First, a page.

Is this you?
- Apologizing for bumping into people and inanimate objects. “Whoops, sorry!” (even when they bumped into you and even though “excuse me” is more appropriate)
- Apologizing for things other people screwed up for themselves. “I’m sorry you failed your test.” (even though you know he didn’t even study for it)
- Apologizing for our bosses, coworkers and friends when we think they behave badly. “I’m so sorry – she’s not normally like this!” (yes, she is)
- Apologizing for the weather: “I’m sorry for the rain today; I was hoping for sun!” (as if you have the power to control either)
- Apologizing for not reading someone else’s mind. “I’m sorry, I didn’t realize you also wanted a cup of coffee. Let me go make one for you.”
- Apologizing before asking for help. “I’m sorry to bother you, but can you help me with this?” (Or the related, “I’m such a ditz with this – can you help me?”)
Over-apologizers blurt out a mea culpa for every stupid reason under the sun and for events that don’t even warrant an apology, which diminishes the power of an actual apology: “I’m sorry I hurt you.”
A recovering over-apologizer
It didn’t occur to me that I had a problem with this until we went to South America last year. In learning Spanish I kept saying “lo siento” when I bumped into someone in the market or when I was trying to get a waiter’s attention. I mistakenly thought it was equal to “excuse me.” My friend informed me that in those instances I should be saying “disculpe” instead, which means “excuse me.” In all other instances, I should keep my mouth shut.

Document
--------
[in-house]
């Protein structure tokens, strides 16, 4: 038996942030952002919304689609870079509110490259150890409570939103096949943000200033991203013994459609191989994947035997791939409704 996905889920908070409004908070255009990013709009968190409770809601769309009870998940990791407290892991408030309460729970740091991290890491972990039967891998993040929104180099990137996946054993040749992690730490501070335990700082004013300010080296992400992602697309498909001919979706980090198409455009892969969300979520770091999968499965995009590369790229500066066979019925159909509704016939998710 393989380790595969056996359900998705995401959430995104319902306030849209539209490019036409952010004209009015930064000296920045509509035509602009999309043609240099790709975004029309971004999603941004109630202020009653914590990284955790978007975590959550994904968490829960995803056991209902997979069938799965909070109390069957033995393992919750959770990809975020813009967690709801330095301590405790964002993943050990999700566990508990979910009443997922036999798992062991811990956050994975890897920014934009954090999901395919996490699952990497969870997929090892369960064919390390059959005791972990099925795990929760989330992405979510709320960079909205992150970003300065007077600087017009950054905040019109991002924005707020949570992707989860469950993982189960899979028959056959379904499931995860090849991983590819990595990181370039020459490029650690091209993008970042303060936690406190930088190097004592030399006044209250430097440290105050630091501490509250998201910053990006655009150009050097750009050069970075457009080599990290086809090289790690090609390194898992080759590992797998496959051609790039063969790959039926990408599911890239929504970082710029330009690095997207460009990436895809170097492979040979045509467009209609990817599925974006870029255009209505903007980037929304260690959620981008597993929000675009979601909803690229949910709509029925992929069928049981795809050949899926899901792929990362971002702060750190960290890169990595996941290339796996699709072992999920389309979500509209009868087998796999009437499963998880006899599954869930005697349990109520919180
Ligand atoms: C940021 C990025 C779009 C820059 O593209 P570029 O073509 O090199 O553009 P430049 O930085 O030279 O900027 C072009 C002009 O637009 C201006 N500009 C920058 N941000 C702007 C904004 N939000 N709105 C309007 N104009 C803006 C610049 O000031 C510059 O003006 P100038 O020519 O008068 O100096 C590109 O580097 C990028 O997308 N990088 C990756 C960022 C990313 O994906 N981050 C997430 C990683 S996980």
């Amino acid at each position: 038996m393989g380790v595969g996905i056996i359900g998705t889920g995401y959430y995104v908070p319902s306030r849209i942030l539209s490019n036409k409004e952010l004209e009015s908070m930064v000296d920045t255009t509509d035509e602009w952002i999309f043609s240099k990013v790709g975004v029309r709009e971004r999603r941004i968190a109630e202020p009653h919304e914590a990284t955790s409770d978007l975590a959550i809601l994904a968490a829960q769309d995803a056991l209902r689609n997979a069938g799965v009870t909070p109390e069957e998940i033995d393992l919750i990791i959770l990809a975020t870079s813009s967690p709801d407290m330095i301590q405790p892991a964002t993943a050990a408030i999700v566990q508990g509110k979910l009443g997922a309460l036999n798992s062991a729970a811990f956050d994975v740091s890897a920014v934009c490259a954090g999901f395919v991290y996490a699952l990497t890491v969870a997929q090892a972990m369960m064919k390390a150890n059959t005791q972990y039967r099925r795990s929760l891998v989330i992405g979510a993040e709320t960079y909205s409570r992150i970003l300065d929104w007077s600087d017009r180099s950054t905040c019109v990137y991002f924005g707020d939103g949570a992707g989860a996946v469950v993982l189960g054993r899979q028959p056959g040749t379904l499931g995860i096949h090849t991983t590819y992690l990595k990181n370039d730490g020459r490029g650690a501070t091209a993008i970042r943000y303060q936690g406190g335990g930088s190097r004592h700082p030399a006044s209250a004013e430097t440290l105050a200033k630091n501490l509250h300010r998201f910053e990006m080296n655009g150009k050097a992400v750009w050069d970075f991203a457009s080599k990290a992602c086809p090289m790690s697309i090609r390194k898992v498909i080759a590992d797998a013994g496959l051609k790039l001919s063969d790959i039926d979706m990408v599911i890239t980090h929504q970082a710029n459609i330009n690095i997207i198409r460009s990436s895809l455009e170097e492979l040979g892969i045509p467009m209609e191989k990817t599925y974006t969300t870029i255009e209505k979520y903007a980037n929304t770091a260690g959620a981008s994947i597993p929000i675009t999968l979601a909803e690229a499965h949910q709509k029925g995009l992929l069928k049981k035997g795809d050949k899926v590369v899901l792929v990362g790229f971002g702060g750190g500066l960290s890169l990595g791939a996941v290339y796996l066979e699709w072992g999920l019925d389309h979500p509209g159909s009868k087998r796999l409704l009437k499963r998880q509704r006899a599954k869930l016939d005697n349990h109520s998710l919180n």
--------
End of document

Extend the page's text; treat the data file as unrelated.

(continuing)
I’m sorry ≠ Excuse me
It wasn’t until I had this pointed out that I realized just how often I said “I’m sorry” in English, too. Now, don’t get me wrong. There is a place for the apology, and I think we should own up to our mistakes and make amends. But there is no reason to apologize for the weather, for needing help, for not reading someone’s mind, and most of all, for simply taking up space.
I was reminded of this whole “I’m sorry/excuse me” revelation recently after Jezebel posted this fine piece of bloggery about not apologizing for her ladybits (read it, it’s good). It sparked an interesting conversation on my Facebook page about whether we over-apologize or over-thank, and then I steered the conversation to this other piece of recent Internet cleverness (click here if you don’t see the video below).
Why all the hubbub about over-apologizing and silly-girl-speak? Well, I think it indicates a bigger problem. When we apologize for every little thing under the sun, we are diminishing ourselves in they eyes of the people around us. Worse, it impacts the way we think – about ourselves, the world around us, and how we fit in it.
When we speak like little girls, trying to be cute when making a tough point or pouting to get our way instead of stating what we want, we are saying that we have to play tricks to get our point across, that what we have to say isn’t valuable enough on its own, unadorned.
We are shrinking ourselves to balance on a single blade of grass when an entire acre is available to us.
Over-apologizing diminishes us, in both our eyes and in the people around us. If you are apologizing for taking up space to an inanimate object, there is a problem. If you are apologizing for people and events outside your control, then you are not focusing enough on what you do control.
Stop apologizing for things you didn’t do, for taking up space, for having an opinion.
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